With strong personalities like Dr. Bell, Dr. Henry, Mr. Pew, and the Christianity Today board, what problems did you have?

Once the magazine was launched, our greatest problem in the first year was getting enough money to support it. But money wasn't the only problem. We were afraid Mr. Pew might try to dominate it because of his heavy financial involvement. We worried about keeping Carl Henry from going back to Fuller Seminary, because he had agreed to come for only a year. It took the first year or two to get adjusted—for him to get adjusted to us, for us to get adjusted to him—because he had some definite ideas; but he was very gracious in the way he put them over.

What effect did Carl Henry's leaving in 1968 have?

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It was a tremendous blow to me personally. I didn't think we would ever recover the high standards that he had set, and we did not know who to call as our second editor. But one night while I was lying awake in bed, thinking and praying, my wife suddenly said, "Why not Harold Lindsell?"

I thought and thought, and then I called Dr. Bell on the phone and said, "What would you think of Harold Lindsell?"

He said, "Well, I hadn't thought of him."

I said, "I think I will call him and just see," which I did. He didn't say no and he didn't say yes. He said he would be glad to pray about it. Later, of course, he accepted the board's invitation. He guided the magazine's direction for the next decade, until his retirement in 1978.

How, would you summarize the magazine's ministry over 25 years?

Looking back, I think Christianity Today has helped bring about an evangelical revolution in America. It gave intellectual respectability to evangelicalism. It has gone far beyond anything that I, or Dr. Bell, or Wilbur Smith, or Carl Henry, or any of us ever, envisioned.

This article originally appeared in the July 17, 1981, issue of Christianity Today.

Related Elsewhere:

This article is a sidebar to "Candid Conversation with the Evangelist | Graham's freewheeling comments reflect the character and charisma that have spurred his career as a Christian crusader."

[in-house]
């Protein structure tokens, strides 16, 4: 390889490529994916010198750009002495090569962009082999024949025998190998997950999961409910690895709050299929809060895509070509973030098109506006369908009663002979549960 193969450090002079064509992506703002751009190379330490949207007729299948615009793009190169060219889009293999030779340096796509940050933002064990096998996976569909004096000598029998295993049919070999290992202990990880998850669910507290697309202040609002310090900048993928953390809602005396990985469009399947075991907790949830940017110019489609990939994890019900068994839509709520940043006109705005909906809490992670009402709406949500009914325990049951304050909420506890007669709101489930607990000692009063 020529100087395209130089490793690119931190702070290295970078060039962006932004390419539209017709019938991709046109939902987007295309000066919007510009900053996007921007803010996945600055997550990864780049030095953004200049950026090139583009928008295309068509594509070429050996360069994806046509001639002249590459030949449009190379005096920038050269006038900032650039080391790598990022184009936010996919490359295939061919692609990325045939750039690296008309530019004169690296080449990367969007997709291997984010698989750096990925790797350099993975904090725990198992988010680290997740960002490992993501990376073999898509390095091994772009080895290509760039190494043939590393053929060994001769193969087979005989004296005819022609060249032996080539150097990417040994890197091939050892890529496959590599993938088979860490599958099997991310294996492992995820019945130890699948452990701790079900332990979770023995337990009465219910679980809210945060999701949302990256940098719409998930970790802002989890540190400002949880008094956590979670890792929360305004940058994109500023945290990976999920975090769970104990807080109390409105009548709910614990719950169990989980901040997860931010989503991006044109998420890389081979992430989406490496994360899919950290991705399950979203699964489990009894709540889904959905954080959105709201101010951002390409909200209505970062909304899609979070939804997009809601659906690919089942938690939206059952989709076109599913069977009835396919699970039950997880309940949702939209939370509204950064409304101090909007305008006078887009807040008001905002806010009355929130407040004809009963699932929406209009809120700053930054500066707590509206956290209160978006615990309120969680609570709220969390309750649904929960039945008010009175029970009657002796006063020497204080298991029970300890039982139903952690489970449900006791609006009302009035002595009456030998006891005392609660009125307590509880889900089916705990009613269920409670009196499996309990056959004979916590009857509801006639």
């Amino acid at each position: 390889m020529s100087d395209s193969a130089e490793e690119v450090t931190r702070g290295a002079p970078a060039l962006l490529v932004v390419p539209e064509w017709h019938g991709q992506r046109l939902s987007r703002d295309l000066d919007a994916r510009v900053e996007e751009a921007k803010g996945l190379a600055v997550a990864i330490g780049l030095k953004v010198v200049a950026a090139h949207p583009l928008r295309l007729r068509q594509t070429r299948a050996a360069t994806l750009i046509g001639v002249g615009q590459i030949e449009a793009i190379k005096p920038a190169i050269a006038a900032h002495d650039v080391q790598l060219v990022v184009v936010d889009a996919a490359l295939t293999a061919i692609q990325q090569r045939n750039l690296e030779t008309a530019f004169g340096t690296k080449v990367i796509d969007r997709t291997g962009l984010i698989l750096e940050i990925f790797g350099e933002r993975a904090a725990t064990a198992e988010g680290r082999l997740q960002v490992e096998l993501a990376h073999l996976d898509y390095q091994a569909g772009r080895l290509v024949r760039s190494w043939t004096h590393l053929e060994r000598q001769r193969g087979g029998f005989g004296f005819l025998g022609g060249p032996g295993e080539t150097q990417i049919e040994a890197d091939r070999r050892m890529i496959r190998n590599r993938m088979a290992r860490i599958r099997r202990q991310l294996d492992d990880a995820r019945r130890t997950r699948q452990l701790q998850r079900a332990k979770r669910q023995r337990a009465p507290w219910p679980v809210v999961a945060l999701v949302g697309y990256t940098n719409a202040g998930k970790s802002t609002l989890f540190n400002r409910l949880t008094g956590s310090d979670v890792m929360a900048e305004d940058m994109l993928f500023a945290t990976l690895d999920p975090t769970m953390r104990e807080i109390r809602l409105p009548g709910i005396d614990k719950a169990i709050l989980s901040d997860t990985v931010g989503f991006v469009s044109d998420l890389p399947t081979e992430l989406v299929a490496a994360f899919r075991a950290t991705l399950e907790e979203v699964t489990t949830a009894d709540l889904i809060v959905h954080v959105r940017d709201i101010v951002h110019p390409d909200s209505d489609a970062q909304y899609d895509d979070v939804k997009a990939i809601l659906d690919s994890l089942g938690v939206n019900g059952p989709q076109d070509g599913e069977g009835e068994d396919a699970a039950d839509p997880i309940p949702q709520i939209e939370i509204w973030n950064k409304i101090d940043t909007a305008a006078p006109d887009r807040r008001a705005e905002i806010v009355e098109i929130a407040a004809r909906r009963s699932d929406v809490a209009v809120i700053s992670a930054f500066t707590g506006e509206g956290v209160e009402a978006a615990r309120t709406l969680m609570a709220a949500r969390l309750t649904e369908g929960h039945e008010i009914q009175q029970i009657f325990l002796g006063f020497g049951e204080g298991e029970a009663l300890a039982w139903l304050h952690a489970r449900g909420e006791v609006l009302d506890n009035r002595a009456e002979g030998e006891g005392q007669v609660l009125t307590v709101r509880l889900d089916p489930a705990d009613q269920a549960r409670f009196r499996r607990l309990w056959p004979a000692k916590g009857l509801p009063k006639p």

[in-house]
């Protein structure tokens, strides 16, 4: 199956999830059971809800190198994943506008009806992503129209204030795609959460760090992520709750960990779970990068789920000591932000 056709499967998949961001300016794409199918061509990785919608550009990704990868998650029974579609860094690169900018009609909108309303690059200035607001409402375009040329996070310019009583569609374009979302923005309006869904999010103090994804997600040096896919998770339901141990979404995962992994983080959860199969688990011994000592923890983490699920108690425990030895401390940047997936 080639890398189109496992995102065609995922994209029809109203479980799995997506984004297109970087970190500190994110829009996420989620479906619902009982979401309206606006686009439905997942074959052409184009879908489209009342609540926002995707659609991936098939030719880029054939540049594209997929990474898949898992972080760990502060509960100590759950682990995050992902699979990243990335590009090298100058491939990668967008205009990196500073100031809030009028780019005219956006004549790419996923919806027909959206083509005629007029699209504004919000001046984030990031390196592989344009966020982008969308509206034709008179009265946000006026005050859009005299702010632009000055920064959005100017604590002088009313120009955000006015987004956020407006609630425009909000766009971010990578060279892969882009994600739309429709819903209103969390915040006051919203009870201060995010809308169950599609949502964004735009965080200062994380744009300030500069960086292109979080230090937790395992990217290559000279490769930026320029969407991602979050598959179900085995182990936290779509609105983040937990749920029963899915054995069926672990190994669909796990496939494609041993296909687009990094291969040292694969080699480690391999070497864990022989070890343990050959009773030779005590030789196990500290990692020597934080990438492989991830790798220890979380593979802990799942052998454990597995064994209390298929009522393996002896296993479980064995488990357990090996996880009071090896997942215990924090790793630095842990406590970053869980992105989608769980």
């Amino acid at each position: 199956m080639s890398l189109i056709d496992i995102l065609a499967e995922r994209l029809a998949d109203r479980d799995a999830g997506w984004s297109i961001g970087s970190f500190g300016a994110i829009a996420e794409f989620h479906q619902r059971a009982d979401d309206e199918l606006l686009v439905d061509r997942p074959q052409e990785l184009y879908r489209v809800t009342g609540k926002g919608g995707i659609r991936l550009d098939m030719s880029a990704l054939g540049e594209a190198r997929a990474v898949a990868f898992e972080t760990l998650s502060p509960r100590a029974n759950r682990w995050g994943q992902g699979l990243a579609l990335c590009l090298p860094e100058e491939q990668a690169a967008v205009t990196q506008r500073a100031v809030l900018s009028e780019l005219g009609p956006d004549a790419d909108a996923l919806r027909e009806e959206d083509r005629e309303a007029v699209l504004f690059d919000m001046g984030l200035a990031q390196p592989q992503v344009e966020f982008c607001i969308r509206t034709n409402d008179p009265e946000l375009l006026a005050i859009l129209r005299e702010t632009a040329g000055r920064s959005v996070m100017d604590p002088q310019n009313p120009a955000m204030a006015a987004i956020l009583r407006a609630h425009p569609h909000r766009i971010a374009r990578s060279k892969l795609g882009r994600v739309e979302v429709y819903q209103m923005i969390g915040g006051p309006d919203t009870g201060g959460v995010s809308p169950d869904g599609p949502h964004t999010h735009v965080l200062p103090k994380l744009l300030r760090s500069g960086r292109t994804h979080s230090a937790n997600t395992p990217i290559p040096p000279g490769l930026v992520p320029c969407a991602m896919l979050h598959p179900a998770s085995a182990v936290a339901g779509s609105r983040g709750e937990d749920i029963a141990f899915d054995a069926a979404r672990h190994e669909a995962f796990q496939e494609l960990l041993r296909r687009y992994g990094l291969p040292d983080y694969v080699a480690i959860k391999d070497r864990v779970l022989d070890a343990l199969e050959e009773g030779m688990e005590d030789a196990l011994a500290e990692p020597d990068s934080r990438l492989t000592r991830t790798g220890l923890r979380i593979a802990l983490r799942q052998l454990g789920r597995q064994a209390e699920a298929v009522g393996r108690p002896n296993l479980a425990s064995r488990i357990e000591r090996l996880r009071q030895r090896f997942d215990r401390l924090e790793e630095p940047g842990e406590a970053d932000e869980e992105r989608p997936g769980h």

Also posted today is an interview with Graham from our 50th anniversary issue.

We earlier reposted another article from the 25th anniversary issue: Martin E. Marty's "The Marks and Misses of a Magazine."

Christianity Today's other articles on its 50th anniversary include:

Where We Are and How We Got Here | 50 years ago, evangelicals were a sideshow of American culture. Since then, it's been a long, strange trip. Here's a look at the influences that shaped the movement. By Mark A. Noll (Sept. 29, 2006)
Sidebar: 'Truth from the Evangelical Viewpoint' | What Christianity Today meant to the movement 50 years ago. (Sept. 29, 2006)
What's Next? | What evangelical leaders say are the priorities and challenges for the next 50 years. (Oct. 2006)
Evangelism Plus | John Stott reflects on where we've been and where we're going. (Oct. 13, 2006)
Sidebar: Legacy of a Global Leader | Less known than Stott's earlier work is his ministry with Langham Partnership International. (Oct. 13, 2006)
One Reader's Thoughts on Christianity Today's 50th Anniversary | After five decades of reading, I've clipped far too many articles. (Oct. 12, 2006)
Media in Motion | Evangelicalism's mission and message outlast evolving technologies. A Christianity Today editorial (Oct. 18, 1006)
Save the E-Word | Let's improve the public perception of evangelicalism. A Christianity Today editorial (Oct. 19, 1006)